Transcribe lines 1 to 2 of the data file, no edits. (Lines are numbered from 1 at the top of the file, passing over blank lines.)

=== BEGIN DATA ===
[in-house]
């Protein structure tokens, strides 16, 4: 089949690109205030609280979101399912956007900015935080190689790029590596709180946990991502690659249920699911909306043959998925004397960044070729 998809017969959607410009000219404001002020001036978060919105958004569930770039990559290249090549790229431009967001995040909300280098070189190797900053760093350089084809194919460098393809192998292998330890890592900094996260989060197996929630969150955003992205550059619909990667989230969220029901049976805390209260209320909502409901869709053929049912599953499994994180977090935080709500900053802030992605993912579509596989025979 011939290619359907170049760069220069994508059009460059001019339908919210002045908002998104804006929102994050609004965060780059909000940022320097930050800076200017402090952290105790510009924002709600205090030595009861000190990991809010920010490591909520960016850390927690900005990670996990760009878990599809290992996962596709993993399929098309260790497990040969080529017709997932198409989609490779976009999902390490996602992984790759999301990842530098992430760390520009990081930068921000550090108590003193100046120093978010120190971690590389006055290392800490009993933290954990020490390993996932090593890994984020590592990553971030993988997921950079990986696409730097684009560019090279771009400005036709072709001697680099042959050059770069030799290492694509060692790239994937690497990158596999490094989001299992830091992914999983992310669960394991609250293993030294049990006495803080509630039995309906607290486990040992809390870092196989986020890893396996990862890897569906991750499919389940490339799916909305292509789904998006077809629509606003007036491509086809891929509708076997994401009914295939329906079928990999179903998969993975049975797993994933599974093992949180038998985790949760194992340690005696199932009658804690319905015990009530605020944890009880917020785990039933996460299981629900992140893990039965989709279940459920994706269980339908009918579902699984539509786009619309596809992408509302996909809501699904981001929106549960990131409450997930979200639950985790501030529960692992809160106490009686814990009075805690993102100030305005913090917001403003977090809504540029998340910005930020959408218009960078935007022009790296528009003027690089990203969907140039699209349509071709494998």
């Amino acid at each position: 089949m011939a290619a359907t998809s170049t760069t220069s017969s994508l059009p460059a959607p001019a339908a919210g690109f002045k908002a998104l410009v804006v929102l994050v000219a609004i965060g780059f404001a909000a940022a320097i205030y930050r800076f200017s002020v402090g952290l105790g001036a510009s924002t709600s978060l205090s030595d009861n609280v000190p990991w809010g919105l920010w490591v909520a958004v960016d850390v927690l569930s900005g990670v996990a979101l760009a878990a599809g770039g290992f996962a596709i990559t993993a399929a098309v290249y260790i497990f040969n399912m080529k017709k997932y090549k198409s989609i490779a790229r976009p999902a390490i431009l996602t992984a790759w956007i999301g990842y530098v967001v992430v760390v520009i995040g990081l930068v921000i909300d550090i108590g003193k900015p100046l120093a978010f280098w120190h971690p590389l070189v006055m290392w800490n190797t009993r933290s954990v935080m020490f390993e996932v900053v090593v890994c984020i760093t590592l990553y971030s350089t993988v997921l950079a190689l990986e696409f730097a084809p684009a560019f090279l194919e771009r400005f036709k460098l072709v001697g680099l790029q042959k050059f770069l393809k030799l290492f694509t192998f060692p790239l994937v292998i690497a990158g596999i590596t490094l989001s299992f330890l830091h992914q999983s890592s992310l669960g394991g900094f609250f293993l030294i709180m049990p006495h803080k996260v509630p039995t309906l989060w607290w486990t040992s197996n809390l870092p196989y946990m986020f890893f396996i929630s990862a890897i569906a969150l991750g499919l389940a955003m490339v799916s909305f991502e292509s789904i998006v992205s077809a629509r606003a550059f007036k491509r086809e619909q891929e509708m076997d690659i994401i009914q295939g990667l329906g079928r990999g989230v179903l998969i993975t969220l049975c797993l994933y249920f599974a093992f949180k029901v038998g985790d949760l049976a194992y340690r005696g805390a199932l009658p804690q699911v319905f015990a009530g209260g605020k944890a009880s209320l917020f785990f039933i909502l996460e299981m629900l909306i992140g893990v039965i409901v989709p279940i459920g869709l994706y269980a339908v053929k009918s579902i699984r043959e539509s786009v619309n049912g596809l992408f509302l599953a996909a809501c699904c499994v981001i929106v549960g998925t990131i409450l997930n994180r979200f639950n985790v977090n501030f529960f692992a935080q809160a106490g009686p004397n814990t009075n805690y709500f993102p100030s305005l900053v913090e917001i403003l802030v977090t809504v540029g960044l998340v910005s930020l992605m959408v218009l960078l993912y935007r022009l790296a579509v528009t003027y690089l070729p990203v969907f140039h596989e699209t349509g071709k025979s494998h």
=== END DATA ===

[in-house]
């Protein structure tokens, strides 16, 4: 089949690109205030609280979101399912956007900015935080190689790029590596709180946990991502690659249920699911909306043959998925004397960044070729 998809017969959607410009000219404001002020001036978060919105958004569930770039990559290249090549790229431009967001995040909300280098070189190797900053760093350089084809194919460098393809192998292998330890890592900094996260989060197996929630969150955003992205550059619909990667989230969220029901049976805390209260209320909502409901869709053929049912599953499994994180977090935080709500900053802030992605993912579509596989025979 011939290619359907170049760069220069994508059009460059001019339908919210002045908002998104804006929102994050609004965060780059909000940022320097930050800076200017402090952290105790510009924002709600205090030595009861000190990991809010920010490591909520960016850390927690900005990670996990760009878990599809290992996962596709993993399929098309260790497990040969080529017709997932198409989609490779976009999902390490996602992984790759999301990842530098992430760390520009990081930068921000550090108590003193100046120093978010120190971690590389006055290392800490009993933290954990020490390993996932090593890994984020590592990553971030993988997921950079990986696409730097684009560019090279771009400005036709072709001697680099042959050059770069030799290492694509060692790239994937690497990158596999490094989001299992830091992914999983992310669960394991609250293993030294049990006495803080509630039995309906607290486990040992809390870092196989986020890893396996990862890897569906991750499919389940490339799916909305292509789904998006077809629509606003007036491509086809891929509708076997994401009914295939329906079928990999179903998969993975049975797993994933599974093992949180038998985790949760194992340690005696199932009658804690319905015990009530605020944890009880917020785990039933996460299981629900992140893990039965989709279940459920994706269980339908009918579902699984539509786009619309596809992408509302996909809501699904981001929106549960990131409450997930979200639950985790501030529960692992809160106490009686814990009075805690993102100030305005913090917001403003977090809504540029998340910005930020959408218009960078935007022009790296528009003027690089990203969907140039699209349509071709494998």